Flying Foot Forum and thoughts on collaboration

08Feb10

I had a meeting with Joe Chvala, artistic director of Flying Foot Forum on Friday, January 29th. Joe was my tap teacher from 2001-2004 and my director in Fireball. I went into our meeting hoping to persuade Joe to collaborate with me in creating this dancing structure and dance. His answer was surprising, honest, and in the end, a great step forward for me. So what did he say? He told me that he thought he would not be a good collaborator. “As an educator, I want you to make this the best thesis for you.” As a person with a strong creative vision, he knew that stepping back in order to let the project be driven by me would be difficult. I appreciated his clear-eyed view of the potential pitfalls of working together. But this account doesn’t end on a sad note.

The reason I am drawn to Flying Foot Forum’s work is way that Joe’s choreography actively engages with all sorts of props and the way his work engages with the full performance space, not simply the area inhabited by the dancer(s) at a given moment. The nature of Flying Foot Forum’s work is generally quite fantastical and doesn’t initially seem like a good fit for the level of abstraction that seems to be implicit in my thesis proposal. But Joe and I discussed several pieces from the Flying Feet-Percussion Project that seem like they may be a good fit for me to use as inspiration for my project–Flow, Serif and Trines.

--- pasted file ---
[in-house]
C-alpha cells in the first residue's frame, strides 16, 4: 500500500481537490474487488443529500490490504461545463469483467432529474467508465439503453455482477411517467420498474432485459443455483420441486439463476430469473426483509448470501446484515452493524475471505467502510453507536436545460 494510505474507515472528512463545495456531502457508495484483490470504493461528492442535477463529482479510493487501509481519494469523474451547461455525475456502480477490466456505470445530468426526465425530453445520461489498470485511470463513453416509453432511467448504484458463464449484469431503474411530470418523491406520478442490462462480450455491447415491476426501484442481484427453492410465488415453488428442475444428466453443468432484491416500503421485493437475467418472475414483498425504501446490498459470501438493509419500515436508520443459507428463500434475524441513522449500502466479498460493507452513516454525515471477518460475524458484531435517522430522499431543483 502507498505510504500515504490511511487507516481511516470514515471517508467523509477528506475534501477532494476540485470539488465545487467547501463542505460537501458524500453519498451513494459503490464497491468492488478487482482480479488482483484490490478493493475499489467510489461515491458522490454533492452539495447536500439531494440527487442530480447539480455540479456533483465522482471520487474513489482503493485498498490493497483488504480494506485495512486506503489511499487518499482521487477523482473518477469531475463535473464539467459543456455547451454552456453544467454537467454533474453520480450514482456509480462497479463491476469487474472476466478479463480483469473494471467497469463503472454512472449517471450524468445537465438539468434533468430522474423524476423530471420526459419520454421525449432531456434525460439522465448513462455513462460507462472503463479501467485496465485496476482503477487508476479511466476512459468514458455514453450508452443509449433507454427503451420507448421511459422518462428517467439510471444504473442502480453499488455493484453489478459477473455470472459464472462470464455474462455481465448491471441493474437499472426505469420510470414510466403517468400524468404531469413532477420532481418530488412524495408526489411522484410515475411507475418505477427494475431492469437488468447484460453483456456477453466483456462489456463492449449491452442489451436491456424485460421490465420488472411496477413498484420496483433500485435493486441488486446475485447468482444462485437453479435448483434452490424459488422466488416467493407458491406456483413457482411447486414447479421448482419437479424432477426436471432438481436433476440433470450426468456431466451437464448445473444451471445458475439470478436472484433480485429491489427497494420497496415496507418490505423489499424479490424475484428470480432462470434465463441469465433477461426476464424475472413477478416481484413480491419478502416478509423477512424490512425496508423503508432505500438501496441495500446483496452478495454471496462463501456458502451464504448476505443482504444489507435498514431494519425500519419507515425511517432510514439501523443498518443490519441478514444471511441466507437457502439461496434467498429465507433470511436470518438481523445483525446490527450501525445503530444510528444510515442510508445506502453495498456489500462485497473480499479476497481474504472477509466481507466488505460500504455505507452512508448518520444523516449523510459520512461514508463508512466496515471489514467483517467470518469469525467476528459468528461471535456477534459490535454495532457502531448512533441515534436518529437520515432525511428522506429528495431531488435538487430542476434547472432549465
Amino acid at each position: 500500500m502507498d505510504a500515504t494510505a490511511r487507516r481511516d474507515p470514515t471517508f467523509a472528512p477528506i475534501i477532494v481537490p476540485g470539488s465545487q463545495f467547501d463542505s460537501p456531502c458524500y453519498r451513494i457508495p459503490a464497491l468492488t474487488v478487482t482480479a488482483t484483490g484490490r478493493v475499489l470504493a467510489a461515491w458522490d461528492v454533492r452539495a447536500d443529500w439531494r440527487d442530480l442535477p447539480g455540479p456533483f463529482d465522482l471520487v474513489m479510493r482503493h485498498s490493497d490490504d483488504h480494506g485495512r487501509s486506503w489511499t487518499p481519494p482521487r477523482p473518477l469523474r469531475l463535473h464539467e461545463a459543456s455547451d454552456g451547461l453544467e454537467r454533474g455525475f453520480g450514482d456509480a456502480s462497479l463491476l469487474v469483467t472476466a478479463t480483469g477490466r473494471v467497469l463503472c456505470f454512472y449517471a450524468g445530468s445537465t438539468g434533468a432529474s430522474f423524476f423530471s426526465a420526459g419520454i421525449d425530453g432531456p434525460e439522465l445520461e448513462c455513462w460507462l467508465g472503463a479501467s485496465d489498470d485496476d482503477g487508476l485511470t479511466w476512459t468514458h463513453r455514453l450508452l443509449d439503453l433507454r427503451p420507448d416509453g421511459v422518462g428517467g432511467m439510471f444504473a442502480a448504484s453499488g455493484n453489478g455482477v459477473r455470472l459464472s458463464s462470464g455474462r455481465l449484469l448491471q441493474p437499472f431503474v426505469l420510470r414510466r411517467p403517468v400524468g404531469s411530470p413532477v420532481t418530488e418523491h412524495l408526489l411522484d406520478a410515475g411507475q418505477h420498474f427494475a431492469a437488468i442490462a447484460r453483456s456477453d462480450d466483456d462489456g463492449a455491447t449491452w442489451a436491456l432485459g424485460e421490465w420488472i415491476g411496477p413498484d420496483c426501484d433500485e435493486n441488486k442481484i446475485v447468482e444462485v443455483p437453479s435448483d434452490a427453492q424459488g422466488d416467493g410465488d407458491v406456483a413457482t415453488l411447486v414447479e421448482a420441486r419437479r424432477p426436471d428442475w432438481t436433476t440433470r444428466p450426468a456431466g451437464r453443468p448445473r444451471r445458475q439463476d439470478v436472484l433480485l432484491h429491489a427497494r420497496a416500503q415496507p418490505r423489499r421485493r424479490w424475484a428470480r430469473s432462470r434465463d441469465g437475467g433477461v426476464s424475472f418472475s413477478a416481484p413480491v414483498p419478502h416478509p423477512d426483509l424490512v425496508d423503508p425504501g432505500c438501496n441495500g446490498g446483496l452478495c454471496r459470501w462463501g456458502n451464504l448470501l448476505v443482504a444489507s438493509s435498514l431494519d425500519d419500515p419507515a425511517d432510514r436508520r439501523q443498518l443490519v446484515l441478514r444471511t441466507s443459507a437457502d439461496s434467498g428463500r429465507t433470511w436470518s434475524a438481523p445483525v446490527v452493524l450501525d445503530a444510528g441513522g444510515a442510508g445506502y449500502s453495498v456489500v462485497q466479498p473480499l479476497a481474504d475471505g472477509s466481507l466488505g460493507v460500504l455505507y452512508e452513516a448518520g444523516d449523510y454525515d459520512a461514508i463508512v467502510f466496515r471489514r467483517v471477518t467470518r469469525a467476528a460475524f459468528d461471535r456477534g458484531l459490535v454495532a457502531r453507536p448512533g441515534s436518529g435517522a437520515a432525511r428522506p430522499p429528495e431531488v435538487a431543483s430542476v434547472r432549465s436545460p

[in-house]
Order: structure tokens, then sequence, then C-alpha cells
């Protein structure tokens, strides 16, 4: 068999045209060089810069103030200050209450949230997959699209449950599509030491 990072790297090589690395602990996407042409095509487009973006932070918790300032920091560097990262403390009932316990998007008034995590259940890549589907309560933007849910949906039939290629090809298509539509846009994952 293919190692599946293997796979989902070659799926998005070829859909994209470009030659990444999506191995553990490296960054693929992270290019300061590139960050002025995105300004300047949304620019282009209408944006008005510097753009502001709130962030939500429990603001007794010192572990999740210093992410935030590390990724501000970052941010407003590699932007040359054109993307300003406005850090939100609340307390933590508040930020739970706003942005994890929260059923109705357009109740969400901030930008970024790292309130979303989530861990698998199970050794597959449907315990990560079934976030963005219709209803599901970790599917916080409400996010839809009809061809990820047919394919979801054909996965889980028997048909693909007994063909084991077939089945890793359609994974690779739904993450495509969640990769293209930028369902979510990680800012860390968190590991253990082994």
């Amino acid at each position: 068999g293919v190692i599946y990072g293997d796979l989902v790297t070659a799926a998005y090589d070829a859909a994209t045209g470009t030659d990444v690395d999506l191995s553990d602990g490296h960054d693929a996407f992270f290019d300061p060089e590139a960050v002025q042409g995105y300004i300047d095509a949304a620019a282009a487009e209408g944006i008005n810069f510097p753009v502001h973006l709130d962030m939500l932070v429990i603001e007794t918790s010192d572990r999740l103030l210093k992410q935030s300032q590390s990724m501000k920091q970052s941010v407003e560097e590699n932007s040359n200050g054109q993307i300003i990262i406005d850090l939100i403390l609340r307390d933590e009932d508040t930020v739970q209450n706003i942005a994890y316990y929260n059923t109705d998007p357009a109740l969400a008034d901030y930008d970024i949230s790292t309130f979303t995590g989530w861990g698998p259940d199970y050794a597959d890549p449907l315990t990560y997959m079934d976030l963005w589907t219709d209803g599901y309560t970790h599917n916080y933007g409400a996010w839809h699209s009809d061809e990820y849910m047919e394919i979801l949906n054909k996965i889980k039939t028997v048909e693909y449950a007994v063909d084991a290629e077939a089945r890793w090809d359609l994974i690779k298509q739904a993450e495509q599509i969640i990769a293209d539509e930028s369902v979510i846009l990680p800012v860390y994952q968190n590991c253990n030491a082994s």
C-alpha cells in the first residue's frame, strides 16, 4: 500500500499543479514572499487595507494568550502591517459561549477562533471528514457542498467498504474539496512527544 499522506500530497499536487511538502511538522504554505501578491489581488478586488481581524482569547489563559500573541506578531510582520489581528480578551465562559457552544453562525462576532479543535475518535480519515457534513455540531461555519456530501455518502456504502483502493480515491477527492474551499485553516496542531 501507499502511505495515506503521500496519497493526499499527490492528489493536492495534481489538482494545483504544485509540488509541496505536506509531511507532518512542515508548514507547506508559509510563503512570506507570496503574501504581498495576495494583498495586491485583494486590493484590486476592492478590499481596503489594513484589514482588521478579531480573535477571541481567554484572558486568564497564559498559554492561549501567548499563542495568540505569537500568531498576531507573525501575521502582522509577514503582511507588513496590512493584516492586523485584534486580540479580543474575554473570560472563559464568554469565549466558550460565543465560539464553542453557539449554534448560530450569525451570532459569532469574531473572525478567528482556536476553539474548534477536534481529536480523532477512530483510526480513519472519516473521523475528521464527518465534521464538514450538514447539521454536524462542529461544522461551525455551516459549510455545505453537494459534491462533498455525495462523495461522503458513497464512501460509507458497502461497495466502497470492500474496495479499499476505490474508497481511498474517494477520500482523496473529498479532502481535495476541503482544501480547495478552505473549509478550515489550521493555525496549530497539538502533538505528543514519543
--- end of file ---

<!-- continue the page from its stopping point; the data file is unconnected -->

It would be great to potentially get Joe and Karla Grotting and Peter O’Gorman, his cohorts from the Percussion Project involved in the final presentation of the project. Perhaps with some gentle persuasion, begging or bribing my reviewers and I could be privileged with an improvisational performance based on pieces from the Percussion Project as part of the final presentation.

Joe also put me in touch with Peter O’Gorman, the percussionist from the Percussion Project. Could the structure become an instrument for someone like Peter to make music upon as well as dance with? Acoustic qualities would become paramount. Oh the possiblities!

Not quite in sequence, but of consequence: scheduling was another issue contributing to Joe declining to be an active collaborator in this project. Several months notice is usually necessary. A similar scheduling question was asked of me by Chris Schlichting and is something to bear strongly in mind in establishing any future collaborative projects.

I am now watching these beautiful pieces on dvd to gather inspiration for the movement of the structure for ways it can complement and embrace these dances. Joe told me that it’s easier to consider my project as riffing on existing pieces rather than as a project requiring new work. This strikes me as completely logical. It also brings me back to Joe’s initial comments about his reservations about collaborating with me on a the project and his desire for this project to be driven by me. I think about this thesis project as being a way to develop skills to put to use again in the future. Will a collaborative relationship with a choreographer give me the freedom necessary to explore? After Chris Schlichting’s gentle warning about the nature of his creative process, I’m beginning to think not. I’d still like to talk with Peter O’Gorman to get his feedback on my proposal and gauge his potential interest in the project. But for now I will embrace work by someone I know and admire to use as a foundation for development of my project.

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